I cannot say that I paid too much attention to the match. In terms of chess, it did not bring anything special, but the intrigue was there up to the very end, however. I cannot say how I would have acted in the tiebreaker games since it is clear that the psychological stress in such situations is of paramount significance. You will never feel that tension unless you sit there at the board yourself.
All in all, from what I saw, I got the impression that Karjakin was well-prepared physically and mentally. Over the whole course of the match he looked pretty confident, with the burden of responsibility and authority of the World Champion not affecting him to the extent you might have initially anticipated. At the same time, Carlsen was stronger theoretically and practically and played with more drive, which ultimately led to a logical outcome.
- Please tell us a couple of words about your team Alkaloid, the winner of the European Cup. What is the lineup, sponsors and why are there so many Russian-speaking players on the team's roster after all? Which matchup proved crucial for the fate of the Champions League? Once we have touched the point of abroad events, please share your impressions on your performance in the Chinese division?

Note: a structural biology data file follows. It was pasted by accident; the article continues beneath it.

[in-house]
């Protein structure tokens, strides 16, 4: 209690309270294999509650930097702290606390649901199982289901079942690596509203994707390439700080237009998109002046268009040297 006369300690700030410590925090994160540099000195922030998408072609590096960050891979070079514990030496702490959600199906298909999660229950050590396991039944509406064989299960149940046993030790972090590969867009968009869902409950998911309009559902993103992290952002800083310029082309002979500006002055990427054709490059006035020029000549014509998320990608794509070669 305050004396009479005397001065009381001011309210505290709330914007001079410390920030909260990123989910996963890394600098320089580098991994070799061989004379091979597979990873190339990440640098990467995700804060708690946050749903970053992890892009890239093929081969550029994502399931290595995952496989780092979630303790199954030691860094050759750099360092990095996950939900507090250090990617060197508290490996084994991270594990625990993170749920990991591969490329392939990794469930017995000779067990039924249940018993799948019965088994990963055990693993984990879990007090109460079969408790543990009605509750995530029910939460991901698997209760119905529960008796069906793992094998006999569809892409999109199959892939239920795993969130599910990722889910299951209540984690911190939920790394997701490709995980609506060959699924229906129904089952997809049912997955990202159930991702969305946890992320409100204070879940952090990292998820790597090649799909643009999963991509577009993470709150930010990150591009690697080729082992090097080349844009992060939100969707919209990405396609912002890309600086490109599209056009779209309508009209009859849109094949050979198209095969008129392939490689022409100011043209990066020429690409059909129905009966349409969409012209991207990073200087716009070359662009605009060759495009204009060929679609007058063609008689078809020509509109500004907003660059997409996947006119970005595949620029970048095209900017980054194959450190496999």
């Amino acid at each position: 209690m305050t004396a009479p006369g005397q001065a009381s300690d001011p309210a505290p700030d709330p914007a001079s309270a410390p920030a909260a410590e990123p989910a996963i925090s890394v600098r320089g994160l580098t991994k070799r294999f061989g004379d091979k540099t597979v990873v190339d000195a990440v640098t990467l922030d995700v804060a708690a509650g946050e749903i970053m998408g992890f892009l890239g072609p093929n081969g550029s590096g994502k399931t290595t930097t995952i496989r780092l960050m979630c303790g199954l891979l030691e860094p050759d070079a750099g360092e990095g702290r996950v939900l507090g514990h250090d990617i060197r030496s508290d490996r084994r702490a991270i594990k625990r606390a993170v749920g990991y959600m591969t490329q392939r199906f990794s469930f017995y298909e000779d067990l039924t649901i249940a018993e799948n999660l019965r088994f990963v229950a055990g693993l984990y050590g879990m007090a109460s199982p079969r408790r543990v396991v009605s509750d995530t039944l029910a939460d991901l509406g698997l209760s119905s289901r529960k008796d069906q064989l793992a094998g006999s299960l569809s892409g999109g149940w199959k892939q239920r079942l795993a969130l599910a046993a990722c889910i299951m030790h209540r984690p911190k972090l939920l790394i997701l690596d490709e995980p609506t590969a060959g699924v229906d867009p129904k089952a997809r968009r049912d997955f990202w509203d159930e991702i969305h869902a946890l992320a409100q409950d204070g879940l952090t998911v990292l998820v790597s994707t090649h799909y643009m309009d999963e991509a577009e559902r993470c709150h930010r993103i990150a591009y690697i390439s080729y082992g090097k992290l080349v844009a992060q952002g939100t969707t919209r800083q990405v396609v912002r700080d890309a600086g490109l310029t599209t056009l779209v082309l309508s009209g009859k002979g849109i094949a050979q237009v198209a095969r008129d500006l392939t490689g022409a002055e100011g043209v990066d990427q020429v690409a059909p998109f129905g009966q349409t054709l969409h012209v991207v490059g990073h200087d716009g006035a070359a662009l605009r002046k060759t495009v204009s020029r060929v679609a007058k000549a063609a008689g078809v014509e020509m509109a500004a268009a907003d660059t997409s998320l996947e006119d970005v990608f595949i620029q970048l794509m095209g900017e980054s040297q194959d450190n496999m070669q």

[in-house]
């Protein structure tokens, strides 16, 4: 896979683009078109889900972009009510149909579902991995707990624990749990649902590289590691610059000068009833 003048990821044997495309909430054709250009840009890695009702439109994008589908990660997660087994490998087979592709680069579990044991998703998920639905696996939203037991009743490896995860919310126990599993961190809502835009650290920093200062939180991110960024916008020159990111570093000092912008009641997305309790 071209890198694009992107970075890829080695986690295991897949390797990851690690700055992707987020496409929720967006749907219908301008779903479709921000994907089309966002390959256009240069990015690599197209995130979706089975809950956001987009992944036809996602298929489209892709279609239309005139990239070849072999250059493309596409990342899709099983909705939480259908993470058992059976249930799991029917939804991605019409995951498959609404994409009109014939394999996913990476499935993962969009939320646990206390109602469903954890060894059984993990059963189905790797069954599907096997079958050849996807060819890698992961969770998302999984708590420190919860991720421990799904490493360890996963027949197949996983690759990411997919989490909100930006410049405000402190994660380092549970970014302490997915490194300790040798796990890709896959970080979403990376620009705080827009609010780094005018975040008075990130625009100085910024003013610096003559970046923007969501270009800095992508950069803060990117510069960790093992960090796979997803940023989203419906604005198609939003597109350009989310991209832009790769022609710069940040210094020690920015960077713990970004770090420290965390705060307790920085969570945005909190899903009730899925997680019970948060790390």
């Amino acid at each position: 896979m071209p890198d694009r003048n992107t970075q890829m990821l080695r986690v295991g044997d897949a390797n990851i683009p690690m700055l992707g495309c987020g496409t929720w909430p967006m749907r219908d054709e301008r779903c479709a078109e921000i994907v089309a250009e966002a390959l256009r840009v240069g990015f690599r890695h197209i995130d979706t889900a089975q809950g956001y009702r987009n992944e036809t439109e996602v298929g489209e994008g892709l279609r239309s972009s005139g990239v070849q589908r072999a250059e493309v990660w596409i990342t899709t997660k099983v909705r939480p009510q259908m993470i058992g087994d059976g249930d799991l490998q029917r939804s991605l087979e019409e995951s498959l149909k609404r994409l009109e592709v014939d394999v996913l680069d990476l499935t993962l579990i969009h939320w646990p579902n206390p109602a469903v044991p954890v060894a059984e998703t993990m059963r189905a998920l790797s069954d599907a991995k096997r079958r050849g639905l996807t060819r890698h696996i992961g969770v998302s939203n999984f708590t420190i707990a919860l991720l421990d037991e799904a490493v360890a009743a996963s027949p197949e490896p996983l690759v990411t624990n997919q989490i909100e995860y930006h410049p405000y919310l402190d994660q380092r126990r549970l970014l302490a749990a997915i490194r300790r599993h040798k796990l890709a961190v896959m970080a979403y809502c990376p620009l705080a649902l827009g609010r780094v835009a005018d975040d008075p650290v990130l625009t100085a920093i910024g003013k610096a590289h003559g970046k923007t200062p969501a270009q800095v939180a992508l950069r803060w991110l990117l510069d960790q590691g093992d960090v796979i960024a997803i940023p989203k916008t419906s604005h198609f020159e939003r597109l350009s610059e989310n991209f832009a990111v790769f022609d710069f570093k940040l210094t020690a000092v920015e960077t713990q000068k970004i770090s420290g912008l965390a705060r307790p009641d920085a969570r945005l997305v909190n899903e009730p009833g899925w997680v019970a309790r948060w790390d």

Since the December issue of the "64" magazine will feature a big article on the European Cup and our team as well, let me be brief now: I have been performing for the Macedonian club since relatively long ago, since 2012. We are probably not the most renowned players in the world, but the people are young, full of ambition, and oriented at results. One of the positive aspects is that the lineup changes are almost non-existent, which paves way to building up own aura and even "team soul."
The major team sponsor is an eponymous pharmaceutical company "Alkaloid", which was founded in Macedonia in 1936 and has eventually grown up to have subsidiaries and shareholders all over the world nowadays. As a matter of fact, the company employees, interested in the development of chess, are the founders of our team. In the beginning the club only performed in the Macedonian League (and used to be more than 20-time its champions), but has recently entered the European arena as well. It goes without saying that this "gold" is crucial both for us and for the small country in general.